Unwavering Commitment: A Profile of Ellen Germain, Special Envoy for Holocaust Issues

An interview with Ellen Germain on her career in the U.S. Department of State and the Foreign Service.


Belgrade, Serbia, July 2022: At the site of the Staro Sajmiste concentration camp, Ellen Germain (at left) talks to the director (at right) about the plans to create a memorial and museum at the site. (Photo provided by Ellen Germain)

From her office in Washington D.C., career diplomat Ellen Germain spoke to me about her experience in the U.S. Department of State and the numerous positions in which she has served over her 27 years in the Foreign Service. For the past year and a half, Germain has served as the Special Envoy for Holocaust Issues. When this unique position opened up in 2021, Germain knew she had to take it; it combined her interest in genealogy, her Jewish heritage, and her love of interacting with foreign governments and communities.

Growing up in New York City in the 1970s, Germain attended Hunter College High School. She went on to earn a B.A. in English from Stanford University, an M.A. in English from Columbia University, and an MPhil in computer speech and language processing from Cambridge University. In addition to her university education, she has always had an insatiable curiosity about her family history, which has been a quiet motivator for most of her life. This, along with her deep interest in foreign cultures and languages, has served as a strong basis for her successful career. Her passionate commitment to preserving the memory of the Holocaust and educating younger generations about what really happened during one of the darkest chapters in history has made her an especially effective Special Envoy for Holocaust Issues.

Since joining the Foreign Service in 1995, Germain has served in numerous positions, ranging from Senior Political Officer in the Office of Israel-Palestinian Affairs, to Head of the U.S. Consulate General in Krakow, Poland, to Director of the Office of Arabian Peninsula Affairs in the Bureau of Near Eastern Affairs, among others. She has learned a number of new languages as the positions required and has traveled constantly, making Foreign Service in the State Department, “the perfect job for someone with a short attention span,” as she joked.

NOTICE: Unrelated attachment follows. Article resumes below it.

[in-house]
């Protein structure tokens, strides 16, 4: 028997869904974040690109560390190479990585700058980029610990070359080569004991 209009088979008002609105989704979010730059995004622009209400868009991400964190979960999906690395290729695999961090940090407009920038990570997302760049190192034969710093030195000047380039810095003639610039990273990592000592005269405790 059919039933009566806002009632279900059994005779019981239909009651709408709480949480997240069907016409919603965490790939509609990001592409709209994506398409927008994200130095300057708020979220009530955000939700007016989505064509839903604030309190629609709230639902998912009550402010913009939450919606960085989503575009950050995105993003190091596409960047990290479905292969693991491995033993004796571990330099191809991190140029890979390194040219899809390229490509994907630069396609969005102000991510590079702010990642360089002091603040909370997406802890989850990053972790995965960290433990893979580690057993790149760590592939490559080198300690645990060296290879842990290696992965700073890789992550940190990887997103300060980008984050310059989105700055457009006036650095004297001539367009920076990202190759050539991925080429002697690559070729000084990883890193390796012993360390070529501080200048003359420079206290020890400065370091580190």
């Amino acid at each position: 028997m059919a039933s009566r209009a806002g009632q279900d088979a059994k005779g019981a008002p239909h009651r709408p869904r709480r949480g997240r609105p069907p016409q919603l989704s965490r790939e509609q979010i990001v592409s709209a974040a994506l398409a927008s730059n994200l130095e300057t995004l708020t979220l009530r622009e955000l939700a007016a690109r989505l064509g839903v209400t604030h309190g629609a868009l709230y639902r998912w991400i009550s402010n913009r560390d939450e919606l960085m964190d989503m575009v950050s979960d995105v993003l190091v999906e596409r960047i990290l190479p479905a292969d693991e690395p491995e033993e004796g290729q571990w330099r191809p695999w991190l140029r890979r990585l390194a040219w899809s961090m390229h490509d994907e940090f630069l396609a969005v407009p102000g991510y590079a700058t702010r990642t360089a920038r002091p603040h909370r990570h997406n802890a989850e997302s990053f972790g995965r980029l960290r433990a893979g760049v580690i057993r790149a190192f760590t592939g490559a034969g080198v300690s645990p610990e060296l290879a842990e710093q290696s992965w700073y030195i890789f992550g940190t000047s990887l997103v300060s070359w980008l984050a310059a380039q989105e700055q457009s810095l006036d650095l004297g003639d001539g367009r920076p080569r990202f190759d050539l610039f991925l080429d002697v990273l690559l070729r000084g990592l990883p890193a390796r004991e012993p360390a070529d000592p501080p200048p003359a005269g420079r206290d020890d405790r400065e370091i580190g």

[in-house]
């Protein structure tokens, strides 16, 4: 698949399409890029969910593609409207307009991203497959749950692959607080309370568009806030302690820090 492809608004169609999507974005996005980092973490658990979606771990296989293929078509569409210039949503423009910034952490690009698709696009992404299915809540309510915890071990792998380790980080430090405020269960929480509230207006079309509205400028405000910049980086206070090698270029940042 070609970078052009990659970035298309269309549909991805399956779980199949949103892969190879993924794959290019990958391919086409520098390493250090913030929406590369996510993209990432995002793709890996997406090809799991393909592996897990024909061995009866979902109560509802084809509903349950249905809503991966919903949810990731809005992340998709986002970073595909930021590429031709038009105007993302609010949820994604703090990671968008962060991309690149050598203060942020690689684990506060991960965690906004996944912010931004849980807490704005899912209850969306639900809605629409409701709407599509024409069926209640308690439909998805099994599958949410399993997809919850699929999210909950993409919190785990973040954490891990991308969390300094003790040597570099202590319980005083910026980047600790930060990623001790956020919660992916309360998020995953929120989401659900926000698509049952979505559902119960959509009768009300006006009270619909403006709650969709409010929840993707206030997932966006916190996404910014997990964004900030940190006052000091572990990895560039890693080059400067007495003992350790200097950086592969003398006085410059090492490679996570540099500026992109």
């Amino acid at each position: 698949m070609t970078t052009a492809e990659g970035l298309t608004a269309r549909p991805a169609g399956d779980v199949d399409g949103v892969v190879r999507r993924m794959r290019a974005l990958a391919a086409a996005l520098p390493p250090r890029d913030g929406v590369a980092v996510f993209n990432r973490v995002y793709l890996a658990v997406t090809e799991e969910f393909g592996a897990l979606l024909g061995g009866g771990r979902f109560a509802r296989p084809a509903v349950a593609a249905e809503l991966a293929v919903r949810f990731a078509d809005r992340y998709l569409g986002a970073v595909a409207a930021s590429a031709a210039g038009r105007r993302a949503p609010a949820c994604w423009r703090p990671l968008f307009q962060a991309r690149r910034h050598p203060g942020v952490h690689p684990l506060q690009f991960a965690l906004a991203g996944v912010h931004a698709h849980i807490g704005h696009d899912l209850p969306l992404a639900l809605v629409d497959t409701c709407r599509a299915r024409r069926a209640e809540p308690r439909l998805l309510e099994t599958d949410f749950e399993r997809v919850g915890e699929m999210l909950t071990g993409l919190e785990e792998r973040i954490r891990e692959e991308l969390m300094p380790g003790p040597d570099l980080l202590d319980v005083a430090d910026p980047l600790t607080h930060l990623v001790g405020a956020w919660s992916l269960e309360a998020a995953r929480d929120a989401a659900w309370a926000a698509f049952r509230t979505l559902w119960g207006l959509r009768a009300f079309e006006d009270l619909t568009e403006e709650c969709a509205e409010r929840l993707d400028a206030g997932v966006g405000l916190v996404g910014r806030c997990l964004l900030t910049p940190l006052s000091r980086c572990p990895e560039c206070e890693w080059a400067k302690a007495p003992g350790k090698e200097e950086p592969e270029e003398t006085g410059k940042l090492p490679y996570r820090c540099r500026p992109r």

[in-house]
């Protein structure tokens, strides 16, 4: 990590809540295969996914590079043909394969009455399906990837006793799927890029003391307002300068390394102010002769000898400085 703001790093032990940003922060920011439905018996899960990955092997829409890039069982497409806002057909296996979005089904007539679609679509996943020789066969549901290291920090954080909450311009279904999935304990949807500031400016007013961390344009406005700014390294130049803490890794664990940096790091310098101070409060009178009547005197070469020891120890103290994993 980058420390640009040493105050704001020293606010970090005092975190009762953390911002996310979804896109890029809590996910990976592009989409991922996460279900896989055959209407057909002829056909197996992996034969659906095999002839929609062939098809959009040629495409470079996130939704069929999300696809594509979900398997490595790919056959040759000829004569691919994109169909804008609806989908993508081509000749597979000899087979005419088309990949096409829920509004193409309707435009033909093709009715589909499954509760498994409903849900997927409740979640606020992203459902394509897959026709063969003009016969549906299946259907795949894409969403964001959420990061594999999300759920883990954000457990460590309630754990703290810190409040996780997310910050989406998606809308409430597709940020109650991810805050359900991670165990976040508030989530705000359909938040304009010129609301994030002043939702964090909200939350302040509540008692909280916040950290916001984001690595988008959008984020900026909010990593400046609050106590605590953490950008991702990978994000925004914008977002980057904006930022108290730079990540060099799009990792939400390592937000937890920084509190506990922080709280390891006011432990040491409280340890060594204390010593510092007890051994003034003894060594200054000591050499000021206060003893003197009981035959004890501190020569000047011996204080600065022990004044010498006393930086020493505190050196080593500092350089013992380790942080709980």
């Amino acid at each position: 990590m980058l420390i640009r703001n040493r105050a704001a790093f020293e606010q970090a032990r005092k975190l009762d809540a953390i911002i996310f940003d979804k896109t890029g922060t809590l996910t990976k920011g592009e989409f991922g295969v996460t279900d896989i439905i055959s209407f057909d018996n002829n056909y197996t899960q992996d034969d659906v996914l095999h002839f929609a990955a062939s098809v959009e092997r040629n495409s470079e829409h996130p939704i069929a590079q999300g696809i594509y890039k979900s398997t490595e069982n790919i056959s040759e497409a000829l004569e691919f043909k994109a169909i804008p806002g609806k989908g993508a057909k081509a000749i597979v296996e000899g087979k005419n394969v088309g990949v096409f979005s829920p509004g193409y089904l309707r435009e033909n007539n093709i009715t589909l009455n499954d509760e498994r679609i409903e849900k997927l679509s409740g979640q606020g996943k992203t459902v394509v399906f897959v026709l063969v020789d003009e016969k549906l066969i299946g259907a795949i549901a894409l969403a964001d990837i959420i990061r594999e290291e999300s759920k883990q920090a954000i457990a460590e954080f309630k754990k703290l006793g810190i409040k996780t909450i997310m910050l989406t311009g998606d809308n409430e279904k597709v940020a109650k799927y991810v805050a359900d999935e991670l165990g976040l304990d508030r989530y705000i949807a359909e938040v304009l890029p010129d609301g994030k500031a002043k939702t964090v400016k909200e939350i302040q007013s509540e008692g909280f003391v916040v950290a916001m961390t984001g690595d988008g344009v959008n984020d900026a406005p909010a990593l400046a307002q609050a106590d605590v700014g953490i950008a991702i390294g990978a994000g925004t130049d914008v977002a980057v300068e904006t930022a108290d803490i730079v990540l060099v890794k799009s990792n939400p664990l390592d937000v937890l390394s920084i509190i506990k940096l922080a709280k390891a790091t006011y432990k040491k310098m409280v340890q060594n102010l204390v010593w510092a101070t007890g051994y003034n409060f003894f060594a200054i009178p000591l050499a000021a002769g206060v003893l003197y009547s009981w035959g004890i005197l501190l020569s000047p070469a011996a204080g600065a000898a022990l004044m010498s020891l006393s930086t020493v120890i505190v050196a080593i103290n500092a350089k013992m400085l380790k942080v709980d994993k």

As State Department employees become more established and gain more agency, they are given more freedom to choose their positions. However, a new position for a Foreign Service officer does not just mean a new job, but often an entirely new country as well. This mobility has given Germain the space to flourish and to explore many different cultures.

Germain and I spoke not only about her position as Special Envoy for Holocaust Issues, but also about her background and how she came to pursue both a job in the Foreign Service and this position in particular.

Q: How many places have you been posted and how have those experiences differed from one another?

“I have been posted in a lot of places. . . Tel Aviv, London, and Moscow.” Germain was the Senior Political Officer in the Office of Israel-Palestinian Affairs, Deputy Director of the Maghreb office (North Africa: Tunisia, Algeria, Morocco, Libya), Deputy Director of the Russian Affairs office, posted to Baghdad for a year, then New York for the U.S. Mission to the United Nations.

Kirkuk, Iraq, May 2008: In Kirkuk, on a trip to help with preparations for holding elections in Iraq (Germain is second from the left). (Photo provided by Ellen Germain)

“[The UN] was great, because I had always wanted to do UN multilateral work, and I was back in my hometown.”

After New York, Germain was the Consul General (or Principal Officer) of the U.S. Consulate in Krakow, Poland, then the Director of the Arabian Peninsula Affairs office, which works with the Arab Gulf countries — Saudi Arabia, Yemen, Oman, Bahrain, UAE, Kuwait, and Qatar — based out of Washington. After these positions, Germain was the Deputy Chief of Mission in Sarajevo, in Bosnia-Herzegovina. After 3 years in Bosnia-Herzegovina, Germain moved back to Washington, D.C. to take the position as Special Envoy for Holocaust Issues, which she has been filling for almost two years.

Bosnia and Herzegovina, July 2021: On the annual March of Peace, commemorating the victims of the Srebrenica genocide (Germain is in front, in the middle). (Photo provided by Ellen Germain)

Her time as Deputy Chief of Mission in Sarajevo was especially challenging, as it included the height of the COVID-19 pandemic. While Germain found Sarajevo to be “lovely” — she was particularly drawn to the country’s striking natural beauty, she noted, “the health care system in Bosnia is pretty bad at the best of times . . . We had very complicated, special procedures in place because . . . for three or four months, the borders were closed . . . . [We worked] with the embassy team and people in Washington, to make sure that if we had somebody who got sick, we would be able to fly them out on a medical evacuation.”

Q: How many languages do you speak, and what is the breakdown between time inside the country and international work?

“I studied Russian, then Polish, and Bosnian, or Serbo-Croatian, but when I learn a new language, it kind of takes over the old ones.  I studied Hebrew, too.” Germain spent 3 ½ years in language training in Washington in preparation for her positions.

Over her 27 year career, Germain has spent only 8 years working in Washington (excluding her years in language training.) Most of her positions are international. “Most people, including me, think it’s much more fun to be overseas,” she remarked. “If you want to be in the country, there’s civil service. Civil service employees in the State Department don’t go overseas; they are permanently assigned to Washington.”